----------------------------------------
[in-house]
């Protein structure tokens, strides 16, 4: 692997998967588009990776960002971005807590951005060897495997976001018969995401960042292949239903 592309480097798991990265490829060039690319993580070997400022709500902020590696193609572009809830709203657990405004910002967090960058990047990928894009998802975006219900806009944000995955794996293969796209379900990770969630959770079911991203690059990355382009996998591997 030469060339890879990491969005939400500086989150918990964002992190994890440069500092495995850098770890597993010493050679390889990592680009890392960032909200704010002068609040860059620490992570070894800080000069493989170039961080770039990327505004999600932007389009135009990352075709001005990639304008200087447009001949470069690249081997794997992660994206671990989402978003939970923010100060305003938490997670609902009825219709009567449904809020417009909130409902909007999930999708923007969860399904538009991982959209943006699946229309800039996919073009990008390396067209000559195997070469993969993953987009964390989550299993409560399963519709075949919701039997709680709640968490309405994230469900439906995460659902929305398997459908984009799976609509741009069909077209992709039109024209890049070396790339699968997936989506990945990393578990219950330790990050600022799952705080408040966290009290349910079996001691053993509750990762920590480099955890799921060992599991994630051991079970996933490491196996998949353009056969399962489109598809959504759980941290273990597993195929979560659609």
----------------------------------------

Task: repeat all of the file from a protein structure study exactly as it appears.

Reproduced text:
[in-house]
């Protein structure tokens, strides 16, 4: 692997998967588009990776960002971005807590951005060897495997976001018969995401960042292949239903 592309480097798991990265490829060039690319993580070997400022709500902020590696193609572009809830709203657990405004910002967090960058990047990928894009998802975006219900806009944000995955794996293969796209379900990770969630959770079911991203690059990355382009996998591997 030469060339890879990491969005939400500086989150918990964002992190994890440069500092495995850098770890597993010493050679390889990592680009890392960032909200704010002068609040860059620490992570070894800080000069493989170039961080770039990327505004999600932007389009135009990352075709001005990639304008200087447009001949470069690249081997794997992660994206671990989402978003939970923010100060305003938490997670609902009825219709009567449904809020417009909130409902909007999930999708923007969860399904538009991982959209943006699946229309800039996919073009990008390396067209000559195997070469993969993953987009964390989550299993409560399963519709075949919701039997709680709640968490309405994230469900439906995460659902929305398997459908984009799976609509741009069909077209992709039109024209890049070396790339699968997936989506990945990393578990219950330790990050600022799952705080408040966290009290349910079996001691053993509750990762920590480099955890799921060992599991994630051991079970996933490491196996998949353009056969399962489109598809959504759980941290273990597993195929979560659609």